Dento Facial Orthopedics & Orthodontics
Understanding maxilo-facial orthopedics has become the foundation for modern orthodontics. Over eighty five percent of all patients have some type of maxillary deficiency. This deficiency may express itself as a transverse problem, it can be seen in an anterior – posterior direction, resulting in a short maxilla; and it can be seen in a retrognathic position of the maxilla relative to the anterior cranial base. These deficiencies can also occur in any combination.
When the maxilla is under developed in any of these three planes, there is a negative effect on the patient’s facial growth and dentition. For example, a transverse deficiency (narrow arch) not only creates dental crowding, but also traps the mandible preventing normal forward and downward growth. Some types of maxillary entrapment can always be seen in the skeletal class II patient.
In addition to affecting the growth of the patient, maxillary entrapment upon the mandible can force the mandibular condyles distally within the glenoid fossa. This distal position of the condyle relative to the meniscus is the primary cause of temporal-mandibular dysfunction.
The symptoms may include pain within the joint, tinnitus, vertigo, difficulty in opening and closing the mouth, and a wide variety of head and neck pain.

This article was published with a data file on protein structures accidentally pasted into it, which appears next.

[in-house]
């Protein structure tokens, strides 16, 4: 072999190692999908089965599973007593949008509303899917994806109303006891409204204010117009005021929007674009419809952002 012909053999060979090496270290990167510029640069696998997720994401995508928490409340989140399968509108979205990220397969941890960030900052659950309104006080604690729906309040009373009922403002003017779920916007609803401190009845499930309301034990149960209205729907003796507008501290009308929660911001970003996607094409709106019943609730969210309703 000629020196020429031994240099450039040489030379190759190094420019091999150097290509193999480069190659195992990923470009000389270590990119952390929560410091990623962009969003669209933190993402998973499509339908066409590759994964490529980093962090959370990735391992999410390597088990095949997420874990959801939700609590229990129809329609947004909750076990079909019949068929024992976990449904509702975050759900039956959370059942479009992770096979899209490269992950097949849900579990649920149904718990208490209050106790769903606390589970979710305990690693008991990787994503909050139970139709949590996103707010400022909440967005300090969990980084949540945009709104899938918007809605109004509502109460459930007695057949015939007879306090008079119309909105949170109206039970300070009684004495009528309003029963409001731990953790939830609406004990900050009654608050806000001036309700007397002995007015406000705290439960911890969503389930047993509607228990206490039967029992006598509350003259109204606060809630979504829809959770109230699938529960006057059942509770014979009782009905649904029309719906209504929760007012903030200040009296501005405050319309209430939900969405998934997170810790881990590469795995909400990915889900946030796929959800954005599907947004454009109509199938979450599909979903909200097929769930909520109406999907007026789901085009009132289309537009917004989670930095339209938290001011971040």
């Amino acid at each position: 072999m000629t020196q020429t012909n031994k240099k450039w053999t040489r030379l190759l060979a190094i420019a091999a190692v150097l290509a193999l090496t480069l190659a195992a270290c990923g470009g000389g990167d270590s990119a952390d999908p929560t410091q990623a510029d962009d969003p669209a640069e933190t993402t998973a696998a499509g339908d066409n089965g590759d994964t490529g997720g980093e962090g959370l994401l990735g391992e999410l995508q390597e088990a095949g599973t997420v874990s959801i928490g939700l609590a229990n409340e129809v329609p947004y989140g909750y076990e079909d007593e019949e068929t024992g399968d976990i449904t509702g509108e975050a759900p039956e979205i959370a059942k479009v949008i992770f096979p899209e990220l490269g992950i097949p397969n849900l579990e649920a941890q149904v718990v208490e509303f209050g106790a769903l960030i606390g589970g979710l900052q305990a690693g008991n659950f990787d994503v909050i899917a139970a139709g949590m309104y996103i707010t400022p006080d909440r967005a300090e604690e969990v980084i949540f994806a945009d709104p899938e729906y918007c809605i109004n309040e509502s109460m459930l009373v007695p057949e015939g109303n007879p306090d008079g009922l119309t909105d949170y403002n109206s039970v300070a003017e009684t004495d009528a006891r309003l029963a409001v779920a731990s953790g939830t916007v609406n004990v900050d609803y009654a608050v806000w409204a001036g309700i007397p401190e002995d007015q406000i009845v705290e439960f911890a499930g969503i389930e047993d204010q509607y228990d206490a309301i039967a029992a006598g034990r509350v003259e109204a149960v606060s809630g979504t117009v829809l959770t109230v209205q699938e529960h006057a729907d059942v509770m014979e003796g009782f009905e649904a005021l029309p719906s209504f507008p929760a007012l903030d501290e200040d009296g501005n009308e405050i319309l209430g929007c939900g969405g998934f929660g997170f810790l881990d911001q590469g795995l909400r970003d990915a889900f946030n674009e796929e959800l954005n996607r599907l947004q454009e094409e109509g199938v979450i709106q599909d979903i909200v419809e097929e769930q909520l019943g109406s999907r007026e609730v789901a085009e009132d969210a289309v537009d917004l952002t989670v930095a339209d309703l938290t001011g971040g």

The maxilla also has a direct effect on the function of the respiratory system. When the maxilla is narrow, the palatal vault will be high. This in turn causes the nasal passage to be constricted both transversely and vertically. The patient is forced to mouth breath creating a severe vertical growth pattern with the face. Other respiratory effects include chronic inflammation of the tonsil and adenoid tissue and middle ear infections due to reflux within the Eustachian tube. Many children who have had tubes placed in their ears on a regular basis return to normal function by simply developing the size of the maxilla.
The most obvious clinical effect of an under-development of the maxilla is the change that occurs in the facial profile. The severe skeletal class II patient that presents as a “chinless wonder” can easily be corrected after the maxilla is properly developed.
Certainly the orthodontic component of any malocclusion must be addressed with fixed appliance therapy. This phase of the treatment usually follows the completion of the maxilo-facial orthopedic therapy. Most fixed orthodontic treatments are now twelve months or less.
A large majority of the patients can be treated on a non-extraction basis.
Treatment of a structural nature is often far easier than you may think, as you will discover should you decide to invest in your future and attend a forthcoming course I, the first in a series of six courses which are designed to take you from the very basics, right through to the most complex of cases.
Our objectives should be to create beautiful smiles, pleasing facial aesthetics, healthy temporal-mandibular joints and an occlusion that will last a lifetime.
J. W. Truitt, B.S., D.D.S.